“Arwak” – so heißt eines der Pferde, das den Wagen der Sonnengöttin Sol den Himmelsbogen entlang zieht.
What could be more suitable for a motorhome?
Our Arwak has also carried us over many a sky. In our home regions, in the Baltic States and on the Balkans we have got to know and love the freedom of road trips with campers. Here you can find out how we got to our Iveco 40.10 World Championship and why Arwak is a great motorhome.
Do I actually have to mark the article as advertising now that I mention so many brand names? I'll do that. And for the sake of completeness: I was not commissioned and I am not paid for my article.
The Dream of a Motor Home...
…der ist ziemlich lange in uns gewachsen. Doch was für eines sollte es sein? Ein kleiner VW-Bus? Oder eher ein Mercedes Rundhauber? Hat ja alles so seine Vor- und Nachteile. Wir sind beide Fahrzeugklassen probegefahren, waren aber von keiner so richtig überzeugt. Also irgendwas dazwischen. Aber was? Wir suchten weiter auf mobile.de. Unsere Sucheinstellungen waren “Wohnmobil” und “Allrad”. Und plötzlich war da mal was Neues im Angebot: ein Iveco 40.10 WM:
Me: “Der sieht innen ein bisschen steril aus.
But on the outside it's really cute!
Shit, it's in Malaga.
Aber lass uns den mal Ingmar zeigen….”
Ingmar, a good friend, was deeply impressed by the Iveco. We weighed up whether we could / would like to buy a motorhome for three of us. That would mean only one third of the costs and the time for tinkering for each of us. Well, and with the use of the motorhome we will get that settled. At least then it won't stand around unused. The following weekend we flew to Malaga to see and test drive the Iveco. And before we knew it, we had signed the sales contract! Welcome Arwak!
Our Wish List for our Motorhome:
- 4-wheel drive and at least one differential lock
- It should already be converted into a motorhome
- Headroom in the living cabin
- Neither too big nor too small
- Not too loud
- Fuel consumption is to be moderate
- Spare parts should be available and not too expensive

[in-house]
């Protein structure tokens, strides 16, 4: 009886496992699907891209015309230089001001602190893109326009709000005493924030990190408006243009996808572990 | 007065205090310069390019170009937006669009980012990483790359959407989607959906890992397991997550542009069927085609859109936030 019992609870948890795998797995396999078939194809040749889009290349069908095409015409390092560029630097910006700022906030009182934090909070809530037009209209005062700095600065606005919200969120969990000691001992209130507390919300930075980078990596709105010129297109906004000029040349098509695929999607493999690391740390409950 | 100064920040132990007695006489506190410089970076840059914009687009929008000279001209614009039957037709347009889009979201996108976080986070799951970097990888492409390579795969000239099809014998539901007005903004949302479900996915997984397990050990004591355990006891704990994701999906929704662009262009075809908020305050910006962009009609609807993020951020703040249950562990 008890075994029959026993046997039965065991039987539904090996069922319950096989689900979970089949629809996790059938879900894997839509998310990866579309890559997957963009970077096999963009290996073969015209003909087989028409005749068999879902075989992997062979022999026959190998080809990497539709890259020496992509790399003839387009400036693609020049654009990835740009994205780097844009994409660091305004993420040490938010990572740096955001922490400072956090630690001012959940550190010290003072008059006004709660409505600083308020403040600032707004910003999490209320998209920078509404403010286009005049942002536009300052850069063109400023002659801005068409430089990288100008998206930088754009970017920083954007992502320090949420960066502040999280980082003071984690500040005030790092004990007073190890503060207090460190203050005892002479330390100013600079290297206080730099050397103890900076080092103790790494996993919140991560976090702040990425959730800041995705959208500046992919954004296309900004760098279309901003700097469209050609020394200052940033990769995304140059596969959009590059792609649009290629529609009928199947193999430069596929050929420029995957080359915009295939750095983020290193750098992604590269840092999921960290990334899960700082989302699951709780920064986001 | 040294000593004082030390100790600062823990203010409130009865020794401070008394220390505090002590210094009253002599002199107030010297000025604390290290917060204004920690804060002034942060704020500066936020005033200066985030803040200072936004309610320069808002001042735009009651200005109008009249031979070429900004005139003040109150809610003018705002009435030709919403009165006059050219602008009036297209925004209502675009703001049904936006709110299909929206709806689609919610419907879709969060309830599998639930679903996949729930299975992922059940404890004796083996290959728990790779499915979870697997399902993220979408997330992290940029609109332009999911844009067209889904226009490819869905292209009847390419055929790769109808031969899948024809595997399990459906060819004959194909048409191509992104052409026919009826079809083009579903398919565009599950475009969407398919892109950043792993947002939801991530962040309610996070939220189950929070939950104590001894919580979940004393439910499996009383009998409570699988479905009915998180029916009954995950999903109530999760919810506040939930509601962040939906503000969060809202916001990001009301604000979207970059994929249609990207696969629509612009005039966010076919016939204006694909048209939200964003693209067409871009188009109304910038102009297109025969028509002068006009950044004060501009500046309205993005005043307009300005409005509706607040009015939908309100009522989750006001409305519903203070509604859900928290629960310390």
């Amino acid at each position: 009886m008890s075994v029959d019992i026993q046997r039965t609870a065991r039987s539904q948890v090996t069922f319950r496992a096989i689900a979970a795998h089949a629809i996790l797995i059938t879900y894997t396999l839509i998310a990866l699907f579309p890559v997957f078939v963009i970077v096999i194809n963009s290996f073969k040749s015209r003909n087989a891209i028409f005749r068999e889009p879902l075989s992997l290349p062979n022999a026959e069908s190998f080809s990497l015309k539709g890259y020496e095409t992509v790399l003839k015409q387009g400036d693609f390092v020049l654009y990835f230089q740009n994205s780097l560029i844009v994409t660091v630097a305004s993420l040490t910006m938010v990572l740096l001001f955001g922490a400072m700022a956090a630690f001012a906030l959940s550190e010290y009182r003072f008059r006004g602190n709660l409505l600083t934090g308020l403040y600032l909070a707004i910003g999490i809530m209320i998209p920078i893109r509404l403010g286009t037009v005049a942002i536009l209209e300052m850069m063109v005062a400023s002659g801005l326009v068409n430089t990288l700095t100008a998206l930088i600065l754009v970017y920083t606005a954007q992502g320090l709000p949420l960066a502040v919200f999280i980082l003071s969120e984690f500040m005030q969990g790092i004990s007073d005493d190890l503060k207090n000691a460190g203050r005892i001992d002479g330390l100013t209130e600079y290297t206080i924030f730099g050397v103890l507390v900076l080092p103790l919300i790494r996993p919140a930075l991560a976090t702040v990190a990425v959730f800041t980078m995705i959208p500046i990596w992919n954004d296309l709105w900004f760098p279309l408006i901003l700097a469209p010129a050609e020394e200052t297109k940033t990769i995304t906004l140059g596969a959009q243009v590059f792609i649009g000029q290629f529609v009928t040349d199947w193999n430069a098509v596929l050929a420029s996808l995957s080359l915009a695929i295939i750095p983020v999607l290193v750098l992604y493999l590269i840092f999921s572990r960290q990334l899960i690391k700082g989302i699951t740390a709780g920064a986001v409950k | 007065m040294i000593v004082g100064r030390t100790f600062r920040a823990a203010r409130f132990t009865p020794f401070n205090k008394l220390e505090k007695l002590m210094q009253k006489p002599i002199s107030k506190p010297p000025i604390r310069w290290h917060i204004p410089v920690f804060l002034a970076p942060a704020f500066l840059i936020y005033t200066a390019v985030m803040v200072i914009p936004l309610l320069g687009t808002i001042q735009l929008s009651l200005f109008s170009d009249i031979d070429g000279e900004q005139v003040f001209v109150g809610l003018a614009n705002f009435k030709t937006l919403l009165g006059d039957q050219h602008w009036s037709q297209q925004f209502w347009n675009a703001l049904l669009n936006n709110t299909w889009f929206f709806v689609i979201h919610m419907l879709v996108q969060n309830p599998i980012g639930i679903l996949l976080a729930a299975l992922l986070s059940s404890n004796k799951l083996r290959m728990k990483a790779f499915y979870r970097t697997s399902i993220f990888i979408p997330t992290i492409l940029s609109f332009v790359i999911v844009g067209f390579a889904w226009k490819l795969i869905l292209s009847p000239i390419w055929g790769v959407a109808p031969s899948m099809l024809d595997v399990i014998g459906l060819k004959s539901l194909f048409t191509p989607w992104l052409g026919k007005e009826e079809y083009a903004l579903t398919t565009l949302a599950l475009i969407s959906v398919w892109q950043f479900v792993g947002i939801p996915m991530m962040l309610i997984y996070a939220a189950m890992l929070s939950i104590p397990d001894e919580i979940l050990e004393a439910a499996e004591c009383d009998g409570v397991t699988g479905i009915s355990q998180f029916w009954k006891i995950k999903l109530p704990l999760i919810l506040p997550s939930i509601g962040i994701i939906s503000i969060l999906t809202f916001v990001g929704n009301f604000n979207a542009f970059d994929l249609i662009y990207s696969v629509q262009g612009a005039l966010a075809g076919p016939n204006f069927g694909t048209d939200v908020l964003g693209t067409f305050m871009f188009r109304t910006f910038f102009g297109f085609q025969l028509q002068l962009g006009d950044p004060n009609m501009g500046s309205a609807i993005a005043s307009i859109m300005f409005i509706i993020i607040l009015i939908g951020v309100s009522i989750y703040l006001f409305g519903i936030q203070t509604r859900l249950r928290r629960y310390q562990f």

- No electronics
- Power steering and synchronized transmission
- The most important thing: it should look friendly
First the Work then the Travel... than Work again...and Travel again....
In the beginning there was a lot to do. The car was well maintained, but you always find something you can optimize. That's just the way it is with a motorhome BJ 1989. Now, when the car moves from dry Spain to wet Central Europe, the first thing that had to be done was a proper rust protection including cavity sealing with Sanders grease. Step by step other work was added: a new timing chain, overhaul of the brakes and the steering gear, installation of an intercooler, perfecting the noise insulation, replacement of the table top, the wiring, the water pump, changes to the seats, curtains for more comfort, a fan and, and, and. An advantage was that my two co-owners know so much about the technology! Most of it we could do ourselves.
We have also taken the noise insulation very seriously: We have therefore lined the engine compartment and inside the footwell with sound-absorbing bitumen panels. Under the roof, we have also glued sound-absorbing foam on the inside. For the sound insulation we used the following:
A few Facts about Arwak
The Iveco 40.10 WM is the military version of the Iveco Daily. Ours is a former police car from Belgium. There and also in Italy it is still used as an emergency vehicle. There are also numerous replicas driving around in China.
Meanwhile Arwak (born 1989) is over 30 years old and already has his registration as an oldtimer. This makes many things easier and cheaper, for example with the tax or in some countries on toll roads. Nevertheless he is still registered as a motorhome with more than 3.5 tons. This means that you are officially regarded as a truck and must therefore also follow the traffic rules for trucks. Fortunately, this does not apply to the driving ban on Sundays. It took some getting used to the weight of our vehicle. So we had to be very careful that we didn't accidentally drive onto a bridge that was too weak.
Our Iveco 40.10 WM is - apart from its proud height - small and compact. It fits into a normal car parking space, is manoeuvrable on narrow gravel roads and can be easily manoeuvred with its small turning circle. If necessary, it can even reverse the track to let an oncoming vehicle pass by.
Here you can see two more plans of the interior design. Arwak's previous owner, Hans, planned everything to be super space efficient. Sure, he was often and long on the road with his wife and three children. A lot had to fit in.
Length: 5,7 m
Width: 2,0 m
Height: 3,15 m
Permissible total weight: 4,450 kg
Technical Data & Installations and Conversions in our Iveco 40.10 WM:
- 3 front seats
- Ormocar cab (sandwich panels: 2mm GRP +49mm insulation +2mm GRP) with small passage to the driver's cab and pop-up roof
- 2 beds (conversion of the seating area 1.9×1.45m or under the pop-up roof 2.1×1.7m), kitchen, toilet
- Differential locks: rear and front
- 200 liter water tank
- 300 litre diesel tank
- mobile waste water tank (10 litre canister is stored underneath)
- 24 V Electrical system
- 2 solar panels 60W
- 24V-12 V Converter
- 24V-230 V Converter
- Webasto HL32 heating 3,2KW
- 24V air compressor
- 2 Därr aluminium sand sheets
- Gas bottle
- Waeco fridge 80l
- Katadyn drinking water filters
- Gas detector (Trigas Warner)
Do you love the Vanlife as much as I do? Do you have your own expedition vehicle or are you perhaps even travelling the world with one? Or do you have more questions about Arwak? If so, then write me a comment!